How to Find Digitized Publications – Part II

In our post on “How to Find Digitized Publications”, we promised to  share more recommendations from our reference specialists about where to find digitized publications. The following sources point to a wealth of  publications from across Canada and from specific regions.

CANADA-WIDE SOURCES

Internet Archive – Text Archive [http://archive.org/details/texts]
The Internet Archive Text Archive contains a wide range of historical texts, academic books, government publications, fiction, popular books and children’s
books. The Internet Archive includes many digitized federal government and parliamentary publications from Library and Archives Canada’s collection.

  • Tip:
    Once you have found a work of interest, you can then use full-text searching options provided by the website.

Canadiana Discovery Portal [http://search.canadiana.ca/]
The Canadiana Discovery Portal allows you to search the digitized collections of libraries, archives and museums from across Canada. The Portal includes a
wide range of historical materials such as books, journals, newspapers, government documents, photographs, and maps.

Our Roots: Canada’s Local Histories Online [http://www.ourroots.ca/]
Our Roots is a wonderful resource for family history research. This extensive collection of digitized local histories, including historical publications,
from across the country permits full-text searches for family names, place names and events.

REGIONAL SOURCES

Bibliothèque et Archives nationales du Québec – Digital Collection
[http://www.banq.qc.ca/collections/collection_numerique/index.html?language_id=1]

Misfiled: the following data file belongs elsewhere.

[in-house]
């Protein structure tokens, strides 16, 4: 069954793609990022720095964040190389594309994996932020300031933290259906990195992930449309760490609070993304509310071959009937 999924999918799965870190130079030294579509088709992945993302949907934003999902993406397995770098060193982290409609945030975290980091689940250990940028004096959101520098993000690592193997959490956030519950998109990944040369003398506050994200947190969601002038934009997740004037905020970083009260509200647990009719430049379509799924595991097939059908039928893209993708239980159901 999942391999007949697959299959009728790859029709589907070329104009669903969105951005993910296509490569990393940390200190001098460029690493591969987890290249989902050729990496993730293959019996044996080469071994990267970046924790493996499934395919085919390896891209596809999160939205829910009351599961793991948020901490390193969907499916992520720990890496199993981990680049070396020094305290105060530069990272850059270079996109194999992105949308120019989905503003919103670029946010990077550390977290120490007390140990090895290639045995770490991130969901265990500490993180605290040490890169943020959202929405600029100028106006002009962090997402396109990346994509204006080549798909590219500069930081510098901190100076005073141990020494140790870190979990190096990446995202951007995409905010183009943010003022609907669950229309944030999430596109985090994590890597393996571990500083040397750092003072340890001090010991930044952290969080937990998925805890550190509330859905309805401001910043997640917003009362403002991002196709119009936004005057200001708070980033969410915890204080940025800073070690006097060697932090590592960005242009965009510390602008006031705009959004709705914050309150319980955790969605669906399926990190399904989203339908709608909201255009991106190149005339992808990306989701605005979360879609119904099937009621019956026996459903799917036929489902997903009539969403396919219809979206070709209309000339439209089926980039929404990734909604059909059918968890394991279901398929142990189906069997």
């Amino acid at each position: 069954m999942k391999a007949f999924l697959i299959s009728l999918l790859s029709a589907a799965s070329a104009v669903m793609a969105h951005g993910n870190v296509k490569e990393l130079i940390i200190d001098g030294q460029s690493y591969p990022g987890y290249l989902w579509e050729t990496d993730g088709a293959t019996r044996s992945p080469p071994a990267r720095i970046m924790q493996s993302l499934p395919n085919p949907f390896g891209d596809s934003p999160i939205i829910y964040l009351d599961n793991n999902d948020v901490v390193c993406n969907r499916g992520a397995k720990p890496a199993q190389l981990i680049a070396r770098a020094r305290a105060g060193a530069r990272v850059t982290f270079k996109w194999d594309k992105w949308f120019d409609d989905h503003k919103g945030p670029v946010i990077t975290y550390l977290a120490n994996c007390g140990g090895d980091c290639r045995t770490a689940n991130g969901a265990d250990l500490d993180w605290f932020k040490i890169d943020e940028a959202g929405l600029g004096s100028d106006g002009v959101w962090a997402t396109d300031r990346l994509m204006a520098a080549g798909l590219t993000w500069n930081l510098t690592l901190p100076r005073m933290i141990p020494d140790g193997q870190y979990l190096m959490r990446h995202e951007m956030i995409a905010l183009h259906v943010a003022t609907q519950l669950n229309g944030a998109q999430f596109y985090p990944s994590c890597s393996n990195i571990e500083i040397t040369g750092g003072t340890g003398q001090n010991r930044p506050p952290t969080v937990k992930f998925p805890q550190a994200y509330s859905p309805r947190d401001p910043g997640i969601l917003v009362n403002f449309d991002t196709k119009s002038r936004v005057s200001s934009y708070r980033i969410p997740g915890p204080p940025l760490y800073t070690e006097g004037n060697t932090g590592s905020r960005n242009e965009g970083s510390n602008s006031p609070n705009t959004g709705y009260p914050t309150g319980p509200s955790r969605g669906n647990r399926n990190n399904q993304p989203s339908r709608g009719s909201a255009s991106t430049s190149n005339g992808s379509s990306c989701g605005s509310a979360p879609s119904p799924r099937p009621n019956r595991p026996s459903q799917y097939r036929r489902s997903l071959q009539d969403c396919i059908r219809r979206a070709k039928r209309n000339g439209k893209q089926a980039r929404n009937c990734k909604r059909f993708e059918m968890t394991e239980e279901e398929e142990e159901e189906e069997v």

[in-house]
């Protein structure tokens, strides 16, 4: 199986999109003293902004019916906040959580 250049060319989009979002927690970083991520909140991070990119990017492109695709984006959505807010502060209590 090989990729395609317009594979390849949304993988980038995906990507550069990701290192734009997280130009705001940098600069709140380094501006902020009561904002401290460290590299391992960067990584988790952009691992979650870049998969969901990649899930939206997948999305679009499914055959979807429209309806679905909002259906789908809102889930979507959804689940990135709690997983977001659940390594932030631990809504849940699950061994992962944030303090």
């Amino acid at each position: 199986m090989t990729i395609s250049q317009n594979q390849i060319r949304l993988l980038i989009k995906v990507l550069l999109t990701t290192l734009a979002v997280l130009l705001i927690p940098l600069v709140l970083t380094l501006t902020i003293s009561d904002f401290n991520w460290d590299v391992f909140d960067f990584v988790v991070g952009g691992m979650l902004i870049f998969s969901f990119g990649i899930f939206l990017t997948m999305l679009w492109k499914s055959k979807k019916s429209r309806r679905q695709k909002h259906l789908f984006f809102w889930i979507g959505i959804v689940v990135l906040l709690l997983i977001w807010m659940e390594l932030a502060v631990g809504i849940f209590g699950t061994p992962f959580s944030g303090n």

Bibliothèque et Archives nationales du Québec offers extensive collections of digitized materials including newspapers, magazines, municipal directories,
books and musical scores, reference works, maps and plans, and images.

  • Tip:
    The Municipal Directories collection
    [http://www.banq.qc.ca/collections/collection_numerique/index.html?categorie=1]includes the Lovell’s Montréal directories starting in 1842.

Peel’s Prairie Provinces [http://peel.library.ualberta.ca/index.html]
Peel’s Prairie Provinces is an indispensable research resource on Western Canada and its history. It includes a bibliography with over 7000 fully searchable digitized books [http://peel.library.ualberta.ca/bibliography/], many dating back to the earliest days of exploration in the region.

Island Archives.ca at the University of Prince Edward Island [http://islandarchives.ca/]
A growing repository of records and images held in Prince Edward Island’s libraries and museums. Of particular interest are the digitized newspapers [http://islandarchives.ca/inewspapers] and maps [http://islandarchives.ca/imaps].

Questions or comments? We would love to hear from you!

2 thoughts on “How to Find Digitized Publications – Part II

  1. Pingback: · Ruth’s Recommendations

  2. Pingback: PS 8000 collection of early 20th-century digitized Canadiana | Library and Archives Canada Blog

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